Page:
Reporting Reg Chapman
MINNEAPOLIS (WCCO) — It’s move in day for freshmen at the University of Minnesota — and they were met by serious construction and road closures.
The U put together a plan to help guide parents and students around the detours and closure to get to their new homes.
More than 5,000 freshmen are moving into their new homes and more than 500 volunteers, including university president Eric Kaler and his wife were on hand to help.
“Pulled right up and they told us what lot to go in they helped unload all our stuff into these bins here,” said Saxon Dorshow.
It’s a part of the plan the university put together to take the guess work out of move-in day.
“It’s a three-day process moving in our freshmen,” said Mannix Clark, associate director of housing and residential life. “This is day two and it’s our largest day.”
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Road and building projects all over campus forced the university to be proactive.
They put a plan into place to help guide parents around Washington Avenue, which is closed for construction of the Central Corridor Light Rail.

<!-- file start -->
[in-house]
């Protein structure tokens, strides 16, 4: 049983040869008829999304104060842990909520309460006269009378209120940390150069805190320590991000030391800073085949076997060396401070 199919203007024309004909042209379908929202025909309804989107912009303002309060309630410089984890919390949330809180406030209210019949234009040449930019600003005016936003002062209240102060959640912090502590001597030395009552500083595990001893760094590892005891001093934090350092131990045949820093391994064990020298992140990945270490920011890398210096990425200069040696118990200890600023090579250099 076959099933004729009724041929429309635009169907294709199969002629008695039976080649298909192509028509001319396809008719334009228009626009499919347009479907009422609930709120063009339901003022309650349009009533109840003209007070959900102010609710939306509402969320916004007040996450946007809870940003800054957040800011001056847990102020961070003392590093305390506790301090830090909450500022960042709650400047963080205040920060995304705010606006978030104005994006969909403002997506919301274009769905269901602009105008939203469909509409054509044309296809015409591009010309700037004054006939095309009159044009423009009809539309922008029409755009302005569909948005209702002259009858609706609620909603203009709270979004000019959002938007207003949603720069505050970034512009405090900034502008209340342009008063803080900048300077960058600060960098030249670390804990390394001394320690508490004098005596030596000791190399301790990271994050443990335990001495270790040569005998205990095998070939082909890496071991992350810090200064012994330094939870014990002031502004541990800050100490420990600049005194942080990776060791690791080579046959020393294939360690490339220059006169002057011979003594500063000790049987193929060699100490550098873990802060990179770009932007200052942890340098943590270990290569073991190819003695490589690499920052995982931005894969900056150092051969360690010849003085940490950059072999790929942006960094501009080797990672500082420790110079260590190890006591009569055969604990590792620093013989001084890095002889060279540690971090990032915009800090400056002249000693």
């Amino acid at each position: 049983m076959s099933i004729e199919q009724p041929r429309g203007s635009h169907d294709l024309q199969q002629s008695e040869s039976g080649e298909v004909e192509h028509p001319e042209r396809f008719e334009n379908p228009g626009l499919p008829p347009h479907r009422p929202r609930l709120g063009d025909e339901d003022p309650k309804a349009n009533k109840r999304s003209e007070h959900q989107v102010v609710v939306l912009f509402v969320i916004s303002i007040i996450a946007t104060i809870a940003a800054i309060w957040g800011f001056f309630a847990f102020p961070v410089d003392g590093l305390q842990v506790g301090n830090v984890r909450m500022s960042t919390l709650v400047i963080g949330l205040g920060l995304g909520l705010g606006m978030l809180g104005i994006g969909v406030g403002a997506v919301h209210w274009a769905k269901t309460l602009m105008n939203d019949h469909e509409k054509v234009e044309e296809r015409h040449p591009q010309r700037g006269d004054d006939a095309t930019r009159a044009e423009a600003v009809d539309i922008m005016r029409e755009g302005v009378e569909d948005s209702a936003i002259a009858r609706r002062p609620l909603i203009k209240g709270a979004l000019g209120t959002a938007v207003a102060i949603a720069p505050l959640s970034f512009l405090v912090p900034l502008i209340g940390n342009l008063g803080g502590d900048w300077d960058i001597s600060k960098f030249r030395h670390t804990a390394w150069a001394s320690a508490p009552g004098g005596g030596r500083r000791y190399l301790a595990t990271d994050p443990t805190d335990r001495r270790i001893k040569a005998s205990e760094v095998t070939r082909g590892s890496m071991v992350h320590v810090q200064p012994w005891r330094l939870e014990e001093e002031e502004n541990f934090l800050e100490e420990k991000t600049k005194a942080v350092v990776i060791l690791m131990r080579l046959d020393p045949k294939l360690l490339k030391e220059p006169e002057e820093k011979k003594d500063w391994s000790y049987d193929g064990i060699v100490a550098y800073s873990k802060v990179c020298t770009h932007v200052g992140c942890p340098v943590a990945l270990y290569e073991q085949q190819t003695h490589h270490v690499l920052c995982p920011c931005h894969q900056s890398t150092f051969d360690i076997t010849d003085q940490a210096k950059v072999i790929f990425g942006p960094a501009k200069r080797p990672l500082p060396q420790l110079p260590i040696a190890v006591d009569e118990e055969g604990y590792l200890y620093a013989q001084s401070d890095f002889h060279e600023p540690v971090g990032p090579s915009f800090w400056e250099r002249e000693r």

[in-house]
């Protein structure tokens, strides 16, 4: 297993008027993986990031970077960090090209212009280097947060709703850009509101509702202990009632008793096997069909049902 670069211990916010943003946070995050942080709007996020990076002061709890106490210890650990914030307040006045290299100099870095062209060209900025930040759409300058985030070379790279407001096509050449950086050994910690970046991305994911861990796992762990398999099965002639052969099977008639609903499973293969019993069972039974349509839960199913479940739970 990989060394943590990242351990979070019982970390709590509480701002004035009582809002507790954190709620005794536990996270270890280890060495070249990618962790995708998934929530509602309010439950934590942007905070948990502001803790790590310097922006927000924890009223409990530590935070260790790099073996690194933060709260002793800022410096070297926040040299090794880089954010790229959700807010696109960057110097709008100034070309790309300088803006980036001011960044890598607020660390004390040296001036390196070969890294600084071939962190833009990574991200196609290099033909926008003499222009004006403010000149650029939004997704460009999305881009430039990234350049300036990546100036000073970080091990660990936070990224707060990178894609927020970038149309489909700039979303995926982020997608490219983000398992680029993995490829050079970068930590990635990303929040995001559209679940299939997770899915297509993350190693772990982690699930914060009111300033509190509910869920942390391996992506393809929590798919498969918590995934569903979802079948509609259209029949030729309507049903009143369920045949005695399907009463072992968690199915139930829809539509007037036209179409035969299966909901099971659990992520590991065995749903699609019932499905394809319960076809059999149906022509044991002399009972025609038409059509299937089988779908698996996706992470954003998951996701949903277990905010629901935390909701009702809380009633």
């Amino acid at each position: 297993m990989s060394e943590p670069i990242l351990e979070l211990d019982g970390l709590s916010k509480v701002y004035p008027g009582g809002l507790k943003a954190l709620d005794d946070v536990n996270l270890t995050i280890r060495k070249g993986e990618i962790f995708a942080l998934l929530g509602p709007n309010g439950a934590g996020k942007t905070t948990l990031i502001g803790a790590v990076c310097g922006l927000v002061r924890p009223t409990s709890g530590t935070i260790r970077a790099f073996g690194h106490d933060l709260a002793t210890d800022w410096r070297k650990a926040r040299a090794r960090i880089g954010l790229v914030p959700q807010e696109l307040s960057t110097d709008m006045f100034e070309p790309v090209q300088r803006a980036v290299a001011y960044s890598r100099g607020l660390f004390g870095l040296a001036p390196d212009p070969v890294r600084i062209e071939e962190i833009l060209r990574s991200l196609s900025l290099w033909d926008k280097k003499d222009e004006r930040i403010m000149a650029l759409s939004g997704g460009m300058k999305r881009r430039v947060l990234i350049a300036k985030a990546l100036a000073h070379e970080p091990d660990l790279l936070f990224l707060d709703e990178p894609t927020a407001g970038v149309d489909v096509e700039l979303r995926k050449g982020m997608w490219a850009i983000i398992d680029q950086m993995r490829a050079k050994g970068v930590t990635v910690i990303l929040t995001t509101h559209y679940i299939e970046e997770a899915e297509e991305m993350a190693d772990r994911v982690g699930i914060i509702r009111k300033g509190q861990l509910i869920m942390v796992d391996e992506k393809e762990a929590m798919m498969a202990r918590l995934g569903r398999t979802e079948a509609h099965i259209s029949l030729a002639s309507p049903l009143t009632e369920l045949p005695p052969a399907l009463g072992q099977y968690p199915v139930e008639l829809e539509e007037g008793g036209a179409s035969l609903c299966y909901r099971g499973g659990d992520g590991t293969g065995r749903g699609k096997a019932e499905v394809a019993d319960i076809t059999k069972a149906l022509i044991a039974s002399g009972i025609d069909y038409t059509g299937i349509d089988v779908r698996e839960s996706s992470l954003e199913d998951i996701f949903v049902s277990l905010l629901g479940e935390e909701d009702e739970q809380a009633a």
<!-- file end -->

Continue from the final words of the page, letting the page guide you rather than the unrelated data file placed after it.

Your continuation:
“They sent out a specific time block for everyone to move in so everyone wasn’t showing up at 9, at one time. They sent everyone specific turn-by-turn instructions on how to get to each residence hall,” said University Communications Director Tim Busse.
And the plan worked.
“It took us five minutes to pull up and get here. They took everything out. The traffic was absolutely no problem,” said Loren Dorshow.
A smooth process for parents already dealing with the anxiety of leaving their college freshman on their own.
“On campus this year we’ll have students from 46 states and 41 different countries,” Clark said.
Students at the U were excited to move in, but for parents it was bittersweet.
“It’s a little sad,” said Sally Grononi, parent of freshman.
She had just driven from Chisholm, Minnesota.
“I’m so excited for her. She’s wanted to move to the city since she was about 10,” Grononi said.
Freshmen will get further safety instructions, so they can move around a campus full of construction projects without getting hurt.
“‘Welcome Week,’ which starts on Wednesday will help students acclimate to campus,” Clark said. “We make sure they know about the campus connector, bike routes, all that stuff.”